New answers tagged

1

I'm not a Gurobi user, but what you want to look at is their "solution pool" feature. If I understand the question, you want to set the solution pool to find as many solutions as possible within a tolerance of zero (or perhaps something close to zero) of the optimal value, subject to time limits etc. This is using $z(x,g(x))$ as the objective ...


1

While I agree with @RobPratt on this one, the following tweak to your model should work. Add a variable $z_i$ representing the combination of service time at $i$ and time spent loitering (somewhere) after serving location $i$. Change your first constraint to $$w_{ik} + z_{i} + t_{ij} - w_{jk} \leq (1 - x_{ijk})M_{ij}$$ and add the constraint $$w_{ik} + z_{i} ...


2

Have you tried considering it as a waiting_time_cost? Take a look at this work by Cordeau et al. http://www.bernabe.dorronsoro.es/vrp/data/articles/VRPTW.pdf On page 23, on the Time- and Load-Dependent Costs section, the authors explain how waiting_time / linear waiting cost can be taken into account. They also cite the work of Desaulniers, Lavigne, and ...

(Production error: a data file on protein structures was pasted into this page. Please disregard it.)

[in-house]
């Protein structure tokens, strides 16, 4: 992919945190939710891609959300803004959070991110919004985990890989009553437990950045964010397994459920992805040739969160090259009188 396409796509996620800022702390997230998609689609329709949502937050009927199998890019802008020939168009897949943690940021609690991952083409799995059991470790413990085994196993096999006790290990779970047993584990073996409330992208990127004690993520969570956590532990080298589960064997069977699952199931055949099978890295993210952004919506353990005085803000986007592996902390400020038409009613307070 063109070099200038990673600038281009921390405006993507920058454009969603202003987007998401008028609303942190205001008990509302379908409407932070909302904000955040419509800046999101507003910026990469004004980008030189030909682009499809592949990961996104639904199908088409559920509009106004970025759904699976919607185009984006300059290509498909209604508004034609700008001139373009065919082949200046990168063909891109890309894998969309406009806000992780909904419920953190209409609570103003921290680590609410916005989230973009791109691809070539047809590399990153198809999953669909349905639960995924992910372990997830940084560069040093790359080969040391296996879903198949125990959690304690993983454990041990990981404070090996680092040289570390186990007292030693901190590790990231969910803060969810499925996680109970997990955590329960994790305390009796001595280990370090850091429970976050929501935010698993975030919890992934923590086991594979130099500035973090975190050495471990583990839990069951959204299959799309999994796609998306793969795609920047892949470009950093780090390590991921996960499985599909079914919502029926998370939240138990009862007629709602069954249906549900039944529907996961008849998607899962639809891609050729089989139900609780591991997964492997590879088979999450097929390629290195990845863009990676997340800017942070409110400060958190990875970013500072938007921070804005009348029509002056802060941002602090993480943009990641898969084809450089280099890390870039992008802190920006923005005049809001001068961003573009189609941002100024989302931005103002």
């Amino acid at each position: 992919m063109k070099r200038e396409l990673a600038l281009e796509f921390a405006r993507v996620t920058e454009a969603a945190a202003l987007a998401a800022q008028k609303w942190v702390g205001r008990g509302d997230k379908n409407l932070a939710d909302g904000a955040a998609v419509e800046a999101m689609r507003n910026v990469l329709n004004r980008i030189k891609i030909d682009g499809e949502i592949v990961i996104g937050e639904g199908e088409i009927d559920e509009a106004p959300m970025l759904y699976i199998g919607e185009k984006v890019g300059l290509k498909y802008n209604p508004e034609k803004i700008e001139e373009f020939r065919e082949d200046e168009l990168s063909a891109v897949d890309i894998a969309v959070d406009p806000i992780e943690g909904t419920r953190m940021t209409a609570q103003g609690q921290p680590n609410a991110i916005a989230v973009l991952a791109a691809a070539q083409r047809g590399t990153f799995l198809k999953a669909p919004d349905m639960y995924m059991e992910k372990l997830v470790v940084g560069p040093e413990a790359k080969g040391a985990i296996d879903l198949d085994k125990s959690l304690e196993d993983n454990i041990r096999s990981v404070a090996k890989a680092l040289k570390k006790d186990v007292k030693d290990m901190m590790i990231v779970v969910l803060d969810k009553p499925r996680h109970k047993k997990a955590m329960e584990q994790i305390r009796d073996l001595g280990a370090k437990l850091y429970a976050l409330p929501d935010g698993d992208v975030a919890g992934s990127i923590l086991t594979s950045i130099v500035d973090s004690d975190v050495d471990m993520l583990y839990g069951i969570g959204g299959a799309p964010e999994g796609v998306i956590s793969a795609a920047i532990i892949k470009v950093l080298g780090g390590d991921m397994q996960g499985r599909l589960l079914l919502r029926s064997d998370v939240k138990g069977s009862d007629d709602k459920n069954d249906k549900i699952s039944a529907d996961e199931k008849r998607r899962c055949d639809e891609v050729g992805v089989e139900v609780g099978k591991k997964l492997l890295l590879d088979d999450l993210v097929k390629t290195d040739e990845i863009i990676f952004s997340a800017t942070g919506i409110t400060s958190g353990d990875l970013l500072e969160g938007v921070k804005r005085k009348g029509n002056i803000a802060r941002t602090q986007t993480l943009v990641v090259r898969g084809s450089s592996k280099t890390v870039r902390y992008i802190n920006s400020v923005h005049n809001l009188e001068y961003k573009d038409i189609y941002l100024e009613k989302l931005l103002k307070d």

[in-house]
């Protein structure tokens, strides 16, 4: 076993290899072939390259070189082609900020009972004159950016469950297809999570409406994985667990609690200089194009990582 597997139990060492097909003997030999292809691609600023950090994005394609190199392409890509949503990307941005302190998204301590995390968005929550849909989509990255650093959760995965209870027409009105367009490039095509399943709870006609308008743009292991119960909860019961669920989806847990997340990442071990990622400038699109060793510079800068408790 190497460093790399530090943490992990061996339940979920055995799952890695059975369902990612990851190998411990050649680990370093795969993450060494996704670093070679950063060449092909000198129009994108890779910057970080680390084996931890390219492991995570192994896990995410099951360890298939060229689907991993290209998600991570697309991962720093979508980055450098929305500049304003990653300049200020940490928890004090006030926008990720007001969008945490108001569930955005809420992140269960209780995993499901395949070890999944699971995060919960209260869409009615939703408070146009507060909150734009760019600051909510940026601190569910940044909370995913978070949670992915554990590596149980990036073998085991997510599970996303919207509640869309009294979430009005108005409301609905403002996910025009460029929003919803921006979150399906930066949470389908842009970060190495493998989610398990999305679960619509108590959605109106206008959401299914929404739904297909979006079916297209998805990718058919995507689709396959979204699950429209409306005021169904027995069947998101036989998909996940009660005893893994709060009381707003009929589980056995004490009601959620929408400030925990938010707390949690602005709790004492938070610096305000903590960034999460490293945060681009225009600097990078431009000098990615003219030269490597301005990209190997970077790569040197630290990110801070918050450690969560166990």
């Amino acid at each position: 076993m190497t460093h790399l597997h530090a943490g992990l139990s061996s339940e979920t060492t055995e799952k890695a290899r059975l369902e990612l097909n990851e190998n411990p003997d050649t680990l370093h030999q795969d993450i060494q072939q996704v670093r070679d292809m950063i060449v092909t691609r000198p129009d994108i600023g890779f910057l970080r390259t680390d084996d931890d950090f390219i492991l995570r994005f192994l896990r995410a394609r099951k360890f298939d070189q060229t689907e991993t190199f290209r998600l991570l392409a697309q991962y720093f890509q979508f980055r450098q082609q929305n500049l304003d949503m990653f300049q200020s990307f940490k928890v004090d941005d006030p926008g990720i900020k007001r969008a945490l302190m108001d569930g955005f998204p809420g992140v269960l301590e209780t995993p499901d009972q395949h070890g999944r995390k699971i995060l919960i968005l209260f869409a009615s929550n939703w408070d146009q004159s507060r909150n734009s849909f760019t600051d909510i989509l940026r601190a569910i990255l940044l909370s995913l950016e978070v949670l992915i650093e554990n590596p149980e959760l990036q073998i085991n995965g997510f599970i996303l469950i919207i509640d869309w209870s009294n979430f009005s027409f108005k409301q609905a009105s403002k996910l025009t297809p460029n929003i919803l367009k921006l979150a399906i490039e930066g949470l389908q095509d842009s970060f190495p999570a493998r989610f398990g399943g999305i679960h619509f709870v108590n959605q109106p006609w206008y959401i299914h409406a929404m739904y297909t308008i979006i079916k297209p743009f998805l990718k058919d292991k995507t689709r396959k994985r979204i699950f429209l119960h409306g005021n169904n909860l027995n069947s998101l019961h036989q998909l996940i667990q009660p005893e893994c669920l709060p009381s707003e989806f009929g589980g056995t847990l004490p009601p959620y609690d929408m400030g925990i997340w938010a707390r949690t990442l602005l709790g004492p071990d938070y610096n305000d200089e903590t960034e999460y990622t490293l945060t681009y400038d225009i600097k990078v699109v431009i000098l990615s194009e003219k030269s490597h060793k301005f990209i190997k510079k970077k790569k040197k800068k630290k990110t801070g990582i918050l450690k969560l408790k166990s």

4

IMHO, whether the vehicle arrives before $a_i$ and waits there or takes a break a block away and then shows up right on time is a matter of execution rather than something that should be explicitly enforced in the optimization model. Just tell the driver not to loiter at the node.


4

I assume that $y$ is constrained to the interval $[0,1]$. (You did not state this explicitly.) Let's assume that you have selected values $r_i$ such that $0=r_1 < r_2 < \dots < r_n = 1.$ If your solver supports SOS2 constraints, you can make $w_1, \dots, w_n$ nonnegative variables with the constraint $\sum_i w_i = 1$ and declare $\lbrace w_1,\dots,...